Students enjoy more flexibility in revamped ECE 110
Even as freshmen, students in electrical engineering are designing autonomous vehicles, auto-loading cross bows, and music synthesizers. Much of the credit goes to a collaborative effort of professors and teaching assistants and a grant from the College of Engineering’s Strategic Instructional Innovations Program (SIIP).
For the past three years, this team has led the revamped effort of ECE 110, Introduction to Electronics, a course that each semester serves nearly 500 students, both in ECE and in other disciplines of engineering. The course is a requirement for students in Industrial and Enterprise Systems Engineering because of the design aspect.
In Introduction to Electronics, a traditional starting point for electrical engineering majors, students are introduced to history and scientific breakthroughs in mathematical modeling and semiconductor materials, diodes, bipolar junction transistors (BJTs), metal oxide semiconductor field-effect transistors (MOSFETs), and basic internal circuitry of computers. The opportunity to overhaul Introduction to Electronics came at the same time that some of the material was being transferred to another freshman level course, ECE 120, Introduction to Computing.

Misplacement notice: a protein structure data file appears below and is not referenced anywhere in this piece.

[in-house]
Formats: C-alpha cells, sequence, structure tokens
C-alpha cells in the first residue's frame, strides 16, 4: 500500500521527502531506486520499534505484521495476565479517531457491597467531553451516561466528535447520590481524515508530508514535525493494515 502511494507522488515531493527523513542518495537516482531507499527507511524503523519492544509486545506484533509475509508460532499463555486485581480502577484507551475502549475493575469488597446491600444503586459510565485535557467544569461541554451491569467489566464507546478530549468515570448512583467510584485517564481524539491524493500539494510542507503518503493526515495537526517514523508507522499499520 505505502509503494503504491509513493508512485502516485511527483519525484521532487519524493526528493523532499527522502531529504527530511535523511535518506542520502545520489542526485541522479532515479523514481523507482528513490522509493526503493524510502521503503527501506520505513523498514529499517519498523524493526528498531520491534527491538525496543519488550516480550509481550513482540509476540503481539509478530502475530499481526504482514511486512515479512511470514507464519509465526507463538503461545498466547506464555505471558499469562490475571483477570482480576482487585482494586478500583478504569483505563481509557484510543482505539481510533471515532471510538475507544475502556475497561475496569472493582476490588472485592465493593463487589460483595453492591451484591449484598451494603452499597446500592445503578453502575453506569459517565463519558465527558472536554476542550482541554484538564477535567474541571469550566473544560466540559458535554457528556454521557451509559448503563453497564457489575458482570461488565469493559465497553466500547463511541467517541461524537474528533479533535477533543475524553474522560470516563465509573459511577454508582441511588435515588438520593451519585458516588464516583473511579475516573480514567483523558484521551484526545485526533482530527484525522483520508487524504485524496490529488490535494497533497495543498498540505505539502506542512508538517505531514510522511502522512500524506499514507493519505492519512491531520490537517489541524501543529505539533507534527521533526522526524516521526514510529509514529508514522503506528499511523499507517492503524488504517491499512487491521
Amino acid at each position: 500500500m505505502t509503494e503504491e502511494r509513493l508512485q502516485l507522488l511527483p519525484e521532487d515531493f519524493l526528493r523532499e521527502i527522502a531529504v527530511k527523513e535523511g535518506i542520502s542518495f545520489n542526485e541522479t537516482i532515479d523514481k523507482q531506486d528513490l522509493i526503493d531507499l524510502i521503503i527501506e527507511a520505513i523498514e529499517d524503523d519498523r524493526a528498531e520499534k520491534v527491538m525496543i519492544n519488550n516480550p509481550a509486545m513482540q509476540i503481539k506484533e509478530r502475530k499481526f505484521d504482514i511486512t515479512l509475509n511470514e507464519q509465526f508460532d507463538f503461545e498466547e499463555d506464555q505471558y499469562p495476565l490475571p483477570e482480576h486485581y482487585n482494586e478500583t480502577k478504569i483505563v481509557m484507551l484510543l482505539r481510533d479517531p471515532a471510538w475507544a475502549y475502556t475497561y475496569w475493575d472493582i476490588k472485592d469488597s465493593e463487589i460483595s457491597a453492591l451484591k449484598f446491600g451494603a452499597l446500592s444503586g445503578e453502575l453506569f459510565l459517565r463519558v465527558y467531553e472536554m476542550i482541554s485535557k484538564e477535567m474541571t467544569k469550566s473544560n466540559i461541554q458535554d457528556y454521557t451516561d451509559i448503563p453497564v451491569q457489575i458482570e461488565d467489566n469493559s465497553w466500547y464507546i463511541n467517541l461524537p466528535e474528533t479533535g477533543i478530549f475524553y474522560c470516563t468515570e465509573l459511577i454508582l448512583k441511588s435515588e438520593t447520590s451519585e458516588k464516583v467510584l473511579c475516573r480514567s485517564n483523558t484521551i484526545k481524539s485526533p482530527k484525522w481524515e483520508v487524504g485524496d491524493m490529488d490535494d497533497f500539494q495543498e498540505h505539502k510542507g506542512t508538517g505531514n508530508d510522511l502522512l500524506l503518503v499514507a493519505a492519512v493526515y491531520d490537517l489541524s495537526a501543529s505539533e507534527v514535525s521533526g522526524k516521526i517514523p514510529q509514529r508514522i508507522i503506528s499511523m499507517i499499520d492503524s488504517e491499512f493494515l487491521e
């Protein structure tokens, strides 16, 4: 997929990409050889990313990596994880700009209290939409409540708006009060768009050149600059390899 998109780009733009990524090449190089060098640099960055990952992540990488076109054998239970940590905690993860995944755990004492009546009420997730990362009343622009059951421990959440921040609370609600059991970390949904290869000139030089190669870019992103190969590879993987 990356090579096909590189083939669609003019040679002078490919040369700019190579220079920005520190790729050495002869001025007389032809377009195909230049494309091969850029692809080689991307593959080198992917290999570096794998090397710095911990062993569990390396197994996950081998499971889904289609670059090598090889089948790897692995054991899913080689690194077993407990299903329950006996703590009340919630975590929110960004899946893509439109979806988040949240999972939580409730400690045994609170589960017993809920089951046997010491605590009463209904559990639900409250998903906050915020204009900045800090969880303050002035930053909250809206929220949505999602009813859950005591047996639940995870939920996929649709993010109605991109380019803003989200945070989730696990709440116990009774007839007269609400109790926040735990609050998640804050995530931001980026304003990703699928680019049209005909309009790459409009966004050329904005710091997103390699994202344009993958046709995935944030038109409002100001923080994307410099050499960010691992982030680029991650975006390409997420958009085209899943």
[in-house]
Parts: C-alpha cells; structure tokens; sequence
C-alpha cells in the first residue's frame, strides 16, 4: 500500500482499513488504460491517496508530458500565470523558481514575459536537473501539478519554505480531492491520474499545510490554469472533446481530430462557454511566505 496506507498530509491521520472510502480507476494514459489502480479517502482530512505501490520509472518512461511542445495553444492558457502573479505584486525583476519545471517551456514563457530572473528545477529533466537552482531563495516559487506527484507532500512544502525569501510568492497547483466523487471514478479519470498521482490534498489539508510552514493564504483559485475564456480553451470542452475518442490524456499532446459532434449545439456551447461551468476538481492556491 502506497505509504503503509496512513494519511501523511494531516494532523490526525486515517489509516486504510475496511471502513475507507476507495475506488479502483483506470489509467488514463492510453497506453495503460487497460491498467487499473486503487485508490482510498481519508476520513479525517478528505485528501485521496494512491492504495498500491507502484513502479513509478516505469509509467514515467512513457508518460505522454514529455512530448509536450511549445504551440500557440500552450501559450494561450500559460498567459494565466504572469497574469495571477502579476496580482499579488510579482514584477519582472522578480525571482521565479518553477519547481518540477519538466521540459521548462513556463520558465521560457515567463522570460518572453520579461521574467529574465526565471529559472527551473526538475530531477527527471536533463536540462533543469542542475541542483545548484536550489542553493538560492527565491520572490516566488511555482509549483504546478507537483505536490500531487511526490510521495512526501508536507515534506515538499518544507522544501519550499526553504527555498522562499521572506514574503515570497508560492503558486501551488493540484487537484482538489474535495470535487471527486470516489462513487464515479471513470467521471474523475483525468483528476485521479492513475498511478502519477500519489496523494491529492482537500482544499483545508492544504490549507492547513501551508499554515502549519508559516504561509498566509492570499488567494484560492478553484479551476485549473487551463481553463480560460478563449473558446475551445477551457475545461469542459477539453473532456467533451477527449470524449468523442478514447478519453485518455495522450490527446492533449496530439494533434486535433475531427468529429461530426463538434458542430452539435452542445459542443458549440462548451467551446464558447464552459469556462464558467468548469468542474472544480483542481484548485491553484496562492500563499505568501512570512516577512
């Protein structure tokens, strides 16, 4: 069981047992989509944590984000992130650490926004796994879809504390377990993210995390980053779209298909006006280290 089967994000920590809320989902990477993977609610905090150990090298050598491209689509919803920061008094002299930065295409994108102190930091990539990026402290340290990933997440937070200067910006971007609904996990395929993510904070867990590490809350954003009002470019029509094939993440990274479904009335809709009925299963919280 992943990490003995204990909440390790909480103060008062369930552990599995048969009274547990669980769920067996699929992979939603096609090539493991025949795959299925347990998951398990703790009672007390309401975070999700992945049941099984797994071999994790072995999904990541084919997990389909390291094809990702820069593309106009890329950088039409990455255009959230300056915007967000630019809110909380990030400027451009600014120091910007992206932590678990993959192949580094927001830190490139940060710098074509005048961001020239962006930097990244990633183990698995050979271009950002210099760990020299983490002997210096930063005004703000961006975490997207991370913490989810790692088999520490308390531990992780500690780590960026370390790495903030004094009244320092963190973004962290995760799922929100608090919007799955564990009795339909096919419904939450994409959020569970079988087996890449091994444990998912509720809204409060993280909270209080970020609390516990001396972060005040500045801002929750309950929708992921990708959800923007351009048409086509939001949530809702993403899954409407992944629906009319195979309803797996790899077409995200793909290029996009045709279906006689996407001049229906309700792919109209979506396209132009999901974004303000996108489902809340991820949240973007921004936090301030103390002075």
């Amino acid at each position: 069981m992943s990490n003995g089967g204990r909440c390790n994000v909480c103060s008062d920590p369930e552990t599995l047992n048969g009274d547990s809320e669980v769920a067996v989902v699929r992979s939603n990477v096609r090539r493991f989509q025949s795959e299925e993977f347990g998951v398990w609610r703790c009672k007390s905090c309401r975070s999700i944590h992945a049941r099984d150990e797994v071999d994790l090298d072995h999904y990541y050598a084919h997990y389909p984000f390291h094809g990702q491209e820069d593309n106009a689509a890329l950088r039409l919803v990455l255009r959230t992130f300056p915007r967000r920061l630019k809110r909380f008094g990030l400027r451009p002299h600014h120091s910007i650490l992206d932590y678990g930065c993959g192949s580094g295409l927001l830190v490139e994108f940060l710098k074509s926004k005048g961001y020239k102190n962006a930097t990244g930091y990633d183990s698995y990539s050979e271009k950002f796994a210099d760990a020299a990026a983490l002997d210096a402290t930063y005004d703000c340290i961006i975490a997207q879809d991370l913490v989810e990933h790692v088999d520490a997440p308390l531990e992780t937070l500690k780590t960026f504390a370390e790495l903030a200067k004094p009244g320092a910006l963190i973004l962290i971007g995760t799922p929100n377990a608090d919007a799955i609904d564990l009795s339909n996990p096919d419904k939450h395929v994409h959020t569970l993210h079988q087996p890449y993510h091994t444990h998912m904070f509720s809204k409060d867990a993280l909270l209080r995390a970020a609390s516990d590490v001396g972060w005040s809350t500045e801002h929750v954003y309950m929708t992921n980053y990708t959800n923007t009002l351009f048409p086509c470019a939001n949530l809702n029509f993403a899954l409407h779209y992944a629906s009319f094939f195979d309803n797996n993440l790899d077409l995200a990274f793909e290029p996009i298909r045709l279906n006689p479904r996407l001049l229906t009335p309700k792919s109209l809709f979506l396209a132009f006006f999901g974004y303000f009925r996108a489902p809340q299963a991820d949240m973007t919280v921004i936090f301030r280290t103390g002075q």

The class has four different sections of lectures and 16 different labs. Furthermore, the student population presents a large variance in previous exposure to electronics. The variation in teaching methods coupled with the diversity in student backgrounds has made it both a challenge to provide consistency to every student and to simultaneously provide the means for experienced students to explore more deeply.
“In the past instructors were allowed to deviate from each other as much as they wanted,” said Christopher Schmitz, a senior lecturer and undergraduate advisor in ECE serving as a co-principal investigator on the project. “If two instructors deviated with each other too much it would reduce the fairness of exam content.”
The SIIP team set up goals for the improvement of this foundation course, which included reducing “content drift,” defining explicit learning objectives for the course which would be the basis for the exams, and developing common lecture material that everyone was able to use.